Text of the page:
Right to Refuse to Kill

War Resisters' International's programme The Right to Refuse to Kill combines a wide range of activities to support conscientious objectors individually, as well as organised groups and movements for conscientious objection.

Our main publications are CO-Alerts (advocacy alerts sent out whenever a conscientious objector is prosecuted) and CO-Updates (a bimonthly look at developments in conscientious objection around the world).

We maintain the CO Guide - A Conscientious Objector's Guide to the International Human Rights System, which can help COs to challenge their own governments, and protect themselves from human rights abuses.

Information about how nation states treat conscientious objectors can be found in our World Survey of Conscientious Objection and recruitment.

More info on the programme is available here.

After the military coup in Honduras in June 2009, resistance is growing in the country to what is seen as a reintroduction of conscription, which had been abolished by a constitutional amendment in 1994. Already in July 2009, human rights activists accused the Honduran military to forcefully recruit for the Armed Forces.

On 16 April 2009, Human Rights Watch produced a 95-page report - Service for Life - which includes a detailed description of human rights abuses involved in the practice of conscription in Eritrea, not only against the conscripts themselves but also their families, and not only during the period of military service but in forced labour afterwards.

The report in full is available here.

Press release on the hand grenade attack against the Migrants’ House

Athens, 25 February 2009

Yesterday night, Tuesday 24 February, at around 10 pm, and while there was in full progress an open meeting against the new armaments plan, hosted by the Greek Association of Conscientious Objectors, an unknown person threw a hand grenade at the building that the meeting was taking place - the Migrants’ House at 13A Tsamadou Street in Exarchia - and then run away.

Hearing in the European Parliament on conscientious objection in the European Union

Regarding todays public hearing in the Subcommittee Security and Defence (SEDE) of the European Parliament on conscientious objection, MEP Tobias Pflüger (DIE LINKE), member of the Committee for Foreign Relations(AFET) and coordinator of the Left Faction (GUE/NGL) in the Subcommittee Security and Defence (SEDE) declares:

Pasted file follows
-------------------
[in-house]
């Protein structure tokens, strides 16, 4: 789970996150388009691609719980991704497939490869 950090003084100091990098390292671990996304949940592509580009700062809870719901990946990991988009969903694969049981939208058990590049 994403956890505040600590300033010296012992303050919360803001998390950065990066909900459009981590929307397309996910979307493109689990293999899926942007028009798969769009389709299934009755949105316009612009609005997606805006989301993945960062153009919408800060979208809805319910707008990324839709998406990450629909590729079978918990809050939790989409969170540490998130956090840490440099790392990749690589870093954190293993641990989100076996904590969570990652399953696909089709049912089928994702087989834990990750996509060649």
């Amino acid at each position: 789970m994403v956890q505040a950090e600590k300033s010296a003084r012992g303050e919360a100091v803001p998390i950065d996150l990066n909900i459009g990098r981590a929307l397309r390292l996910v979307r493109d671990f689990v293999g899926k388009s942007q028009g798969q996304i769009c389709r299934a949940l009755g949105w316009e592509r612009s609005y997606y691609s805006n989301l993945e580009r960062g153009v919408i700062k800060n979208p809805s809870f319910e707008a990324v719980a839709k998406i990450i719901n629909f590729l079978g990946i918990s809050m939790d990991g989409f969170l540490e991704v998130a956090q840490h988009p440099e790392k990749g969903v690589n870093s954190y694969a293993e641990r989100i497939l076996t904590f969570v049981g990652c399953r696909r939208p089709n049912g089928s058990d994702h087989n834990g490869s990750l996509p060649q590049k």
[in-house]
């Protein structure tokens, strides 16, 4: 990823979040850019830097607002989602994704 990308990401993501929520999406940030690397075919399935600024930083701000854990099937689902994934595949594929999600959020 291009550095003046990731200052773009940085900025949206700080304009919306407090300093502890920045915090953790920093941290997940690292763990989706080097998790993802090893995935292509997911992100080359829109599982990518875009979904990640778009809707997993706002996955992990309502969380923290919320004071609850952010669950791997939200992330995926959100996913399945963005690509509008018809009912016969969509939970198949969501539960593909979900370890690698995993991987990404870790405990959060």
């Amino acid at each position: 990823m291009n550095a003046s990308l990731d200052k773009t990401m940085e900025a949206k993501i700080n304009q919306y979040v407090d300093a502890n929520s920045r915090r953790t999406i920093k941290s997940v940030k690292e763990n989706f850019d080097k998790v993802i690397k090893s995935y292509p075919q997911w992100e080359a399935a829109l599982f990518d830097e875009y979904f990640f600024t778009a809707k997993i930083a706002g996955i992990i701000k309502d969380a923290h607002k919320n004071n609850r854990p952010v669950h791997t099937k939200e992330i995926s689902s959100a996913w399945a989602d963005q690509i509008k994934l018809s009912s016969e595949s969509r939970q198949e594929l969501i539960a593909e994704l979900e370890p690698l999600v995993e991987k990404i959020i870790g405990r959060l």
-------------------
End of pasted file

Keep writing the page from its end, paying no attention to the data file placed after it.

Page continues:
In this presentation I will give an overview of the right to conscientious objection, its
legal practices and frameworks in the 27 European Union member states. Before I do so, I want to step back a bit and have a brief look at the existing international standards about the right to
conscientious objection, as these standards allow us to put the practices in the EU member states into a perspective.

Statement by Korea Solidarity for Conscientious Objection

On December 24, the Ministry of National Defense announced the result of the survey that The Military Manpower Administration (MMA) had commissioned with a policy think tank of Daejeon University. The announcement was mainly focused on the negative outcomes of the public consensus. Last June, the MMA announced that the final decision will be based on public agreements. Therefore, this survey could completely annul the alternative service for conscientious objectors announced on September, 2007.

This publication provides an overview of the present state of the right to conscientious objection in the European Union, including the candidate countries Croatia, Turkey, and FYROM (Macedonia). This publication was produced in close co-operation with War Resisters' International (WRI). It builts on the global survey on the situation of conscientious objectors by War Resisters' International from 1998 [1] and their update by Quaker Council for European Affairs (QCEA) from 2005 [2].

Refusal to take part in war is as old as war itself. However, with the introduction of conscription as a more "effective" means for recruiting (first in France on 5 September 1798), and modern warfare, war resistance too had to become more organised. Former WRI Council secretary Tony Smythe wrote in 1967: "Men have always been impressed, levied, requisitioned, conscripted and bullied into the armies of their rulers but modern mass compulsory recruitment has been applied on a scale which makes it one of the major repressive institutions of our time, It is an integral part of the total war concept.

Index of papers relased under the Freedom of Information Act

WRI has obtained the following papers from the UK Ministry of Defence (MoD) pursuant to a Freedom of Information request in August 2007.


Cover letter 17-08-2007-161349-004 Speck (Ministry of Defence)
Armed forces policy on conscientious objectors (Ministry of Defence)
AGAIs Vol 5 Instruction 006 - Retirement or discharge on grounds of conscience (Royal Army)

Personnel, Legal, Administrativeand General orders 0801.

Since the founding of War Resisters' International in 1921, the right to refuse to kill - conscientious objection - has been at the core of WRI's work. Although this right to today recognised as an international standard, it is in practice often not granted, and those who claim their right are thrown into prison, or worse (see for example the article on Eritrea in this Broken Rifle).

Presentation at the international seminar "Unarmed Resistance: the transnational factor", Coventry, 15 July 2006

Andreas Speck, War Resisters' International

WRI homepage > Programme Areas > The Right to Refuse to Kill > Solidarity with war resistance in Turkey (for Coventry seminar)

Contents


Introduction

The Turkish war resisters movement - a brief hi
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